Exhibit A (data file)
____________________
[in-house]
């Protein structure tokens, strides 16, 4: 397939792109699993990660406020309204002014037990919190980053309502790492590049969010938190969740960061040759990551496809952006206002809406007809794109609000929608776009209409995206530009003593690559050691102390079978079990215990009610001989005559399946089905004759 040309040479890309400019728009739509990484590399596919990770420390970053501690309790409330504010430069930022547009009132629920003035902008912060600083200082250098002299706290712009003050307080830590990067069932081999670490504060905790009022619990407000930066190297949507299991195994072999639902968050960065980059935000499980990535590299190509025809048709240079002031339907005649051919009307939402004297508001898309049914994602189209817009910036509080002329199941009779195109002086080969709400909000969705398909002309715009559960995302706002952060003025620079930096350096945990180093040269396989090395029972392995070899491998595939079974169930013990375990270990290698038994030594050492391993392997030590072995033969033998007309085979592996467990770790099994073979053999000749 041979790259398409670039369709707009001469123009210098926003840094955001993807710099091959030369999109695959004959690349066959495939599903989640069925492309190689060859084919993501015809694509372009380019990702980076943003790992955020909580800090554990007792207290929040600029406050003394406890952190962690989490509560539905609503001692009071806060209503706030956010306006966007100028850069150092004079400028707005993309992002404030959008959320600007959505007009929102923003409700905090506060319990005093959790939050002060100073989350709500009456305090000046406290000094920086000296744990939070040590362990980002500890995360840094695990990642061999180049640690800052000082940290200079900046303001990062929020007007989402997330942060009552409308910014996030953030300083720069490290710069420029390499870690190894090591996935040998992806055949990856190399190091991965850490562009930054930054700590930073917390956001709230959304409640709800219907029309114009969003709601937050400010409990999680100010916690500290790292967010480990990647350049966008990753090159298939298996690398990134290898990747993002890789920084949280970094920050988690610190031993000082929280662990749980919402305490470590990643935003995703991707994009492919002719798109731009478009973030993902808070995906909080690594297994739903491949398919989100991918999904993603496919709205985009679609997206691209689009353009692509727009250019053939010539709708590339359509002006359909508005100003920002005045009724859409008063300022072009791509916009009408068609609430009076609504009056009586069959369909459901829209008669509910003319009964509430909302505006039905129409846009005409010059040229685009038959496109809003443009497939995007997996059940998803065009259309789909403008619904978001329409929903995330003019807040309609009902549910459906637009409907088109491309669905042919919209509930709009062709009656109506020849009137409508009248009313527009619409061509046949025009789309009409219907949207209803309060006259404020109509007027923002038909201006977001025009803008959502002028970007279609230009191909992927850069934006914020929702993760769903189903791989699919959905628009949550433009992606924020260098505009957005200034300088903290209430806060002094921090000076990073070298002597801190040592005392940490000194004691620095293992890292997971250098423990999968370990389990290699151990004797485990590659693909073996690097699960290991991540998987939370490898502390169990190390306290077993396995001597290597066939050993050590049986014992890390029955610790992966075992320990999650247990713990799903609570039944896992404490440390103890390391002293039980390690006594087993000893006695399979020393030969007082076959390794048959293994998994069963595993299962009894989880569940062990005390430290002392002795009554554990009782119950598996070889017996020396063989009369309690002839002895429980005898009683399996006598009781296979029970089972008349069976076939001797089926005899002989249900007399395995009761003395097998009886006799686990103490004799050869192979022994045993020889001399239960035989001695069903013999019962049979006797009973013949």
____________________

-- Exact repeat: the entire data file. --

[in-house]
């Protein structure tokens, strides 16, 4: 397939792109699993990660406020309204002014037990919190980053309502790492590049969010938190969740960061040759990551496809952006206002809406007809794109609000929608776009209409995206530009003593690559050691102390079978079990215990009610001989005559399946089905004759 040309040479890309400019728009739509990484590399596919990770420390970053501690309790409330504010430069930022547009009132629920003035902008912060600083200082250098002299706290712009003050307080830590990067069932081999670490504060905790009022619990407000930066190297949507299991195994072999639902968050960065980059935000499980990535590299190509025809048709240079002031339907005649051919009307939402004297508001898309049914994602189209817009910036509080002329199941009779195109002086080969709400909000969705398909002309715009559960995302706002952060003025620079930096350096945990180093040269396989090395029972392995070899491998595939079974169930013990375990270990290698038994030594050492391993392997030590072995033969033998007309085979592996467990770790099994073979053999000749 041979790259398409670039369709707009001469123009210098926003840094955001993807710099091959030369999109695959004959690349066959495939599903989640069925492309190689060859084919993501015809694509372009380019990702980076943003790992955020909580800090554990007792207290929040600029406050003394406890952190962690989490509560539905609503001692009071806060209503706030956010306006966007100028850069150092004079400028707005993309992002404030959008959320600007959505007009929102923003409700905090506060319990005093959790939050002060100073989350709500009456305090000046406290000094920086000296744990939070040590362990980002500890995360840094695990990642061999180049640690800052000082940290200079900046303001990062929020007007989402997330942060009552409308910014996030953030300083720069490290710069420029390499870690190894090591996935040998992806055949990856190399190091991965850490562009930054930054700590930073917390956001709230959304409640709800219907029309114009969003709601937050400010409990999680100010916690500290790292967010480990990647350049966008990753090159298939298996690398990134290898990747993002890789920084949280970094920050988690610190031993000082929280662990749980919402305490470590990643935003995703991707994009492919002719798109731009478009973030993902808070995906909080690594297994739903491949398919989100991918999904993603496919709205985009679609997206691209689009353009692509727009250019053939010539709708590339359509002006359909508005100003920002005045009724859409008063300022072009791509916009009408068609609430009076609504009056009586069959369909459901829209008669509910003319009964509430909302505006039905129409846009005409010059040229685009038959496109809003443009497939995007997996059940998803065009259309789909403008619904978001329409929903995330003019807040309609009902549910459906637009409907088109491309669905042919919209509930709009062709009656109506020849009137409508009248009313527009619409061509046949025009789309009409219907949207209803309060006259404020109509007027923002038909201006977001025009803008959502002028970007279609230009191909992927850069934006914020929702993760769903189903791989699919959905628009949550433009992606924020260098505009957005200034300088903290209430806060002094921090000076990073070298002597801190040592005392940490000194004691620095293992890292997971250098423990999968370990389990290699151990004797485990590659693909073996690097699960290991991540998987939370490898502390169990190390306290077993396995001597290597066939050993050590049986014992890390029955610790992966075992320990999650247990713990799903609570039944896992404490440390103890390391002293039980390690006594087993000893006695399979020393030969007082076959390794048959293994998994069963595993299962009894989880569940062990005390430290002392002795009554554990009782119950598996070889017996020396063989009369309690002839002895429980005898009683399996006598009781296979029970089972008349069976076939001797089926005899002989249900007399395995009761003395097998009886006799686990103490004799050869192979022994045993020889001399239960035989001695069903013999019962049979006797009973013949």